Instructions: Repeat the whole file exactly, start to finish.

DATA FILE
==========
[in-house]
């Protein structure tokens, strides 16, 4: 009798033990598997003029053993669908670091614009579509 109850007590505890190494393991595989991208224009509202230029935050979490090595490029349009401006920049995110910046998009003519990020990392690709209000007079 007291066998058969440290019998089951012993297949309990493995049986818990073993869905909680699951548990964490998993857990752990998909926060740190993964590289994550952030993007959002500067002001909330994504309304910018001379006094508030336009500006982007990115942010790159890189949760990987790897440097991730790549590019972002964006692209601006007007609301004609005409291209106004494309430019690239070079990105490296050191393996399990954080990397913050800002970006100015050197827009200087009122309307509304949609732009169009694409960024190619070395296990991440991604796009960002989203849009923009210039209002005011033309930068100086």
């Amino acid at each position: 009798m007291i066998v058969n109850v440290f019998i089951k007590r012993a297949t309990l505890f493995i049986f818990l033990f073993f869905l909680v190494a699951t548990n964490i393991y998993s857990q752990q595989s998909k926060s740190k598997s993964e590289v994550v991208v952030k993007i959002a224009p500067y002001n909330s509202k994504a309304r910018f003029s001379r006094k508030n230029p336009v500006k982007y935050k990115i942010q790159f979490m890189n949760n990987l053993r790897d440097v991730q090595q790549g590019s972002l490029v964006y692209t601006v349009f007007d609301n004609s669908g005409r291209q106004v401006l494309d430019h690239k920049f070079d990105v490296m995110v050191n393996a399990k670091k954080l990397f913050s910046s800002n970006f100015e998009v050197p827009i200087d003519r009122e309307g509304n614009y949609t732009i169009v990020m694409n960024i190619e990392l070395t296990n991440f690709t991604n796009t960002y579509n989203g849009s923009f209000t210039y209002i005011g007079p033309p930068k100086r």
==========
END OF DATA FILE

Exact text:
[in-house]
């Protein structure tokens, strides 16, 4: 009798033990598997003029053993669908670091614009579509 109850007590505890190494393991595989991208224009509202230029935050979490090595490029349009401006920049995110910046998009003519990020990392690709209000007079 007291066998058969440290019998089951012993297949309990493995049986818990073993869905909680699951548990964490998993857990752990998909926060740190993964590289994550952030993007959002500067002001909330994504309304910018001379006094508030336009500006982007990115942010790159890189949760990987790897440097991730790549590019972002964006692209601006007007609301004609005409291209106004494309430019690239070079990105490296050191393996399990954080990397913050800002970006100015050197827009200087009122309307509304949609732009169009694409960024190619070395296990991440991604796009960002989203849009923009210039209002005011033309930068100086």
């Amino acid at each position: 009798m007291i066998v058969n109850v440290f019998i089951k007590r012993a297949t309990l505890f493995i049986f818990l033990f073993f869905l909680v190494a699951t548990n964490i393991y998993s857990q752990q595989s998909k926060s740190k598997s993964e590289v994550v991208v952030k993007i959002a224009p500067y002001n909330s509202k994504a309304r910018f003029s001379r006094k508030n230029p336009v500006k982007y935050k990115i942010q790159f979490m890189n949760n990987l053993r790897d440097v991730q090595q790549g590019s972002l490029v964006y692209t601006v349009f007007d609301n004609s669908g005409r291209q106004v401006l494309d430019h690239k920049f070079d990105v490296m995110v050191n393996a399990k670091k954080l990397f913050s910046s800002n970006f100015e998009v050197p827009i200087d003519r009122e309307g509304n614009y949609t732009i169009v990020m694409n960024i190619e990392l070395t296990n991440f690709t991604n796009t960002y579509n989203g849009s923009f209000t210039y209002i005011g007079p033309p930068k100086r």